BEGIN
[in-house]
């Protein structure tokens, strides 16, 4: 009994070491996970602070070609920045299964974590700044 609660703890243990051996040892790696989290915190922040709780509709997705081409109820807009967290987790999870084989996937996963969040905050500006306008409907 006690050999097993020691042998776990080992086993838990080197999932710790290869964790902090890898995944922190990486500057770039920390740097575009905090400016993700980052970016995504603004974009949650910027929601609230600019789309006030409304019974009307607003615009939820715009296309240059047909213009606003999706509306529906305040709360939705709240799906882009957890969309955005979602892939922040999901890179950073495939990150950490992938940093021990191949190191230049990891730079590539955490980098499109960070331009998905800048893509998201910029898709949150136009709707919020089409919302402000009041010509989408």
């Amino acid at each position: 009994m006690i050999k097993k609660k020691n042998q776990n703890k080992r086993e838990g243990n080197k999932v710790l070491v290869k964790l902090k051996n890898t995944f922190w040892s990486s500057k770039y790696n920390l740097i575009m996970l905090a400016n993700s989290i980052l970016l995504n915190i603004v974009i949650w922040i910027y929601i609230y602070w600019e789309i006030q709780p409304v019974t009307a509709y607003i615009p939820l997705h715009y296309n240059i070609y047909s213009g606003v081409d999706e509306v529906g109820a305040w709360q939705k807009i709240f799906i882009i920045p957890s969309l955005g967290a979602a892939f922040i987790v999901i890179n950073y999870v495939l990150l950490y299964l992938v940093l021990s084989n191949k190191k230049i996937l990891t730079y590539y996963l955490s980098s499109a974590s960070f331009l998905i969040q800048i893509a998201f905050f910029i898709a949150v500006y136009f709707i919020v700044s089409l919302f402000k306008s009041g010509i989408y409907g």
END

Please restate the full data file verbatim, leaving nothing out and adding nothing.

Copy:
[in-house]
């Protein structure tokens, strides 16, 4: 009994070491996970602070070609920045299964974590700044 609660703890243990051996040892790696989290915190922040709780509709997705081409109820807009967290987790999870084989996937996963969040905050500006306008409907 006690050999097993020691042998776990080992086993838990080197999932710790290869964790902090890898995944922190990486500057770039920390740097575009905090400016993700980052970016995504603004974009949650910027929601609230600019789309006030409304019974009307607003615009939820715009296309240059047909213009606003999706509306529906305040709360939705709240799906882009957890969309955005979602892939922040999901890179950073495939990150950490992938940093021990191949190191230049990891730079590539955490980098499109960070331009998905800048893509998201910029898709949150136009709707919020089409919302402000009041010509989408």
């Amino acid at each position: 009994m006690i050999k097993k609660k020691n042998q776990n703890k080992r086993e838990g243990n080197k999932v710790l070491v290869k964790l902090k051996n890898t995944f922190w040892s990486s500057k770039y790696n920390l740097i575009m996970l905090a400016n993700s989290i980052l970016l995504n915190i603004v974009i949650w922040i910027y929601i609230y602070w600019e789309i006030q709780p409304v019974t009307a509709y607003i615009p939820l997705h715009y296309n240059i070609y047909s213009g606003v081409d999706e509306v529906g109820a305040w709360q939705k807009i709240f799906i882009i920045p957890s969309l955005g967290a979602a892939f922040i987790v999901i890179n950073y999870v495939l990150l950490y299964l992938v940093l021990s084989n191949k190191k230049i996937l990891t730079y590539y996963l955490s980098s499109a974590s960070f331009l998905i969040q800048i893509a998201f905050f910029i898709a949150v500006y136009f709707i919020v700044s089409l919302f402000k306008s009041g010509i989408y409907g």